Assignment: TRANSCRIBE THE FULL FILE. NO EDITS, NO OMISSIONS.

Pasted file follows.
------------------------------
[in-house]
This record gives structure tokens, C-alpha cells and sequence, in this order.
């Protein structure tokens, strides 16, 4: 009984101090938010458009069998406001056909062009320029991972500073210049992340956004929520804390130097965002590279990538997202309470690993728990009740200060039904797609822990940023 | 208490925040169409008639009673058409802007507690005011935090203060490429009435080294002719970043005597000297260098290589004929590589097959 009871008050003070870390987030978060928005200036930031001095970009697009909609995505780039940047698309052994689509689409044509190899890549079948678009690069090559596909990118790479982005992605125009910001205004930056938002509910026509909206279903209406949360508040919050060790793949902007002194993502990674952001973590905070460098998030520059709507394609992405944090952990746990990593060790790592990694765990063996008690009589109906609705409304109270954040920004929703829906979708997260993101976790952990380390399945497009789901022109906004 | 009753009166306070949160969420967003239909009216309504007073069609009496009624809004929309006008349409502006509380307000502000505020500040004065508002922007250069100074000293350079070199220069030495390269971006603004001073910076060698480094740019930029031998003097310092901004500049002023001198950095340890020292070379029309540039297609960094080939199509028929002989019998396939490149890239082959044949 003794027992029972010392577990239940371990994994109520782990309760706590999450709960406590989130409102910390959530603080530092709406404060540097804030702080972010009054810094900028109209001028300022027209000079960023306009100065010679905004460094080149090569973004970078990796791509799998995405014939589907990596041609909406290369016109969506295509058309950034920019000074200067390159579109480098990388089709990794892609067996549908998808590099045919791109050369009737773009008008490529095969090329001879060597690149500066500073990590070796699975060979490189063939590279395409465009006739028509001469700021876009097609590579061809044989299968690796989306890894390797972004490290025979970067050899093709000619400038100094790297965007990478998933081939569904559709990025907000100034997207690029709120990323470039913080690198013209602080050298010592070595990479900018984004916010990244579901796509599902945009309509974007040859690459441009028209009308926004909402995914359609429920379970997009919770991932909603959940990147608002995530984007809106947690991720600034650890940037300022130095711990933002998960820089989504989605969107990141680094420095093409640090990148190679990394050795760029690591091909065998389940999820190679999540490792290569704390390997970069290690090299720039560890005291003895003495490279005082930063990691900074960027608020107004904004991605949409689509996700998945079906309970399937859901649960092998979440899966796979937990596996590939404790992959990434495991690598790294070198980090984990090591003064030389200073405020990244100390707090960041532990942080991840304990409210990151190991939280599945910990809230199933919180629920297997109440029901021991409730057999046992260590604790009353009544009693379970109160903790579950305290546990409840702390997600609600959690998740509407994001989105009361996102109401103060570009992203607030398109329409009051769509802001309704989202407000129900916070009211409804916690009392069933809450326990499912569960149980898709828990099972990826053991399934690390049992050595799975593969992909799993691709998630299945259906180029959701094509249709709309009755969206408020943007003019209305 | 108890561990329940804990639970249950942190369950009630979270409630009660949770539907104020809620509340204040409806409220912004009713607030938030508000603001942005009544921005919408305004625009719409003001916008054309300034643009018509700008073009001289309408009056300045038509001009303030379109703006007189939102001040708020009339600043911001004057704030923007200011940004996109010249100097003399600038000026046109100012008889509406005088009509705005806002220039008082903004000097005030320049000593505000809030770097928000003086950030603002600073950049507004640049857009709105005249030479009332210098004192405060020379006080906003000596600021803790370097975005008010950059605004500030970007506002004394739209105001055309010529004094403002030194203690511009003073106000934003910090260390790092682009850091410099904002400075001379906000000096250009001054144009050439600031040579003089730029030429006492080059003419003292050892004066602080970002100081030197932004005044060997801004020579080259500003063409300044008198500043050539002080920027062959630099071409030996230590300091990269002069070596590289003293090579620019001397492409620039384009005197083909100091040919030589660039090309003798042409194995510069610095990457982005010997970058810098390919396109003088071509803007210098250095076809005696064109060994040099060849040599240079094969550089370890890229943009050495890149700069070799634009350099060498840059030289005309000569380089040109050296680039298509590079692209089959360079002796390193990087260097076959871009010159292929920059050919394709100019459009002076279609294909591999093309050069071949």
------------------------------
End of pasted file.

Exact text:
[in-house]
This record gives structure tokens, C-alpha cells and sequence, in this order.
């Protein structure tokens, strides 16, 4: 009984101090938010458009069998406001056909062009320029991972500073210049992340956004929520804390130097965002590279990538997202309470690993728990009740200060039904797609822990940023 | 208490925040169409008639009673058409802007507690005011935090203060490429009435080294002719970043005597000297260098290589004929590589097959 009871008050003070870390987030978060928005200036930031001095970009697009909609995505780039940047698309052994689509689409044509190899890549079948678009690069090559596909990118790479982005992605125009910001205004930056938002509910026509909206279903209406949360508040919050060790793949902007002194993502990674952001973590905070460098998030520059709507394609992405944090952990746990990593060790790592990694765990063996008690009589109906609705409304109270954040920004929703829906979708997260993101976790952990380390399945497009789901022109906004 | 009753009166306070949160969420967003239909009216309504007073069609009496009624809004929309006008349409502006509380307000502000505020500040004065508002922007250069100074000293350079070199220069030495390269971006603004001073910076060698480094740019930029031998003097310092901004500049002023001198950095340890020292070379029309540039297609960094080939199509028929002989019998396939490149890239082959044949 003794027992029972010392577990239940371990994994109520782990309760706590999450709960406590989130409102910390959530603080530092709406404060540097804030702080972010009054810094900028109209001028300022027209000079960023306009100065010679905004460094080149090569973004970078990796791509799998995405014939589907990596041609909406290369016109969506295509058309950034920019000074200067390159579109480098990388089709990794892609067996549908998808590099045919791109050369009737773009008008490529095969090329001879060597690149500066500073990590070796699975060979490189063939590279395409465009006739028509001469700021876009097609590579061809044989299968690796989306890894390797972004490290025979970067050899093709000619400038100094790297965007990478998933081939569904559709990025907000100034997207690029709120990323470039913080690198013209602080050298010592070595990479900018984004916010990244579901796509599902945009309509974007040859690459441009028209009308926004909402995914359609429920379970997009919770991932909603959940990147608002995530984007809106947690991720600034650890940037300022130095711990933002998960820089989504989605969107990141680094420095093409640090990148190679990394050795760029690591091909065998389940999820190679999540490792290569704390390997970069290690090299720039560890005291003895003495490279005082930063990691900074960027608020107004904004991605949409689509996700998945079906309970399937859901649960092998979440899966796979937990596996590939404790992959990434495991690598790294070198980090984990090591003064030389200073405020990244100390707090960041532990942080991840304990409210990151190991939280599945910990809230199933919180629920297997109440029901021991409730057999046992260590604790009353009544009693379970109160903790579950305290546990409840702390997600609600959690998740509407994001989105009361996102109401103060570009992203607030398109329409009051769509802001309704989202407000129900916070009211409804916690009392069933809450326990499912569960149980898709828990099972990826053991399934690390049992050595799975593969992909799993691709998630299945259906180029959701094509249709709309009755969206408020943007003019209305 | 108890561990329940804990639970249950942190369950009630979270409630009660949770539907104020809620509340204040409806409220912004009713607030938030508000603001942005009544921005919408305004625009719409003001916008054309300034643009018509700008073009001289309408009056300045038509001009303030379109703006007189939102001040708020009339600043911001004057704030923007200011940004996109010249100097003399600038000026046109100012008889509406005088009509705005806002220039008082903004000097005030320049000593505000809030770097928000003086950030603002600073950049507004640049857009709105005249030479009332210098004192405060020379006080906003000596600021803790370097975005008010950059605004500030970007506002004394739209105001055309010529004094403002030194203690511009003073106000934003910090260390790092682009850091410099904002400075001379906000000096250009001054144009050439600031040579003089730029030429006492080059003419003292050892004066602080970002100081030197932004005044060997801004020579080259500003063409300044008198500043050539002080920027062959630099071409030996230590300091990269002069070596590289003293090579620019001397492409620039384009005197083909100091040919030589660039090309003798042409194995510069610095990457982005010997970058810098390919396109003088071509803007210098250095076809005696064109060994040099060849040599240079094969550089370890890229943009050495890149700069070799634009350099060498840059030289005309000569380089040109050296680039298509590079692209089959360079002796390193990087260097076959871009010159292929920059050919394709100019459009002076279609294909591999093309050069071949």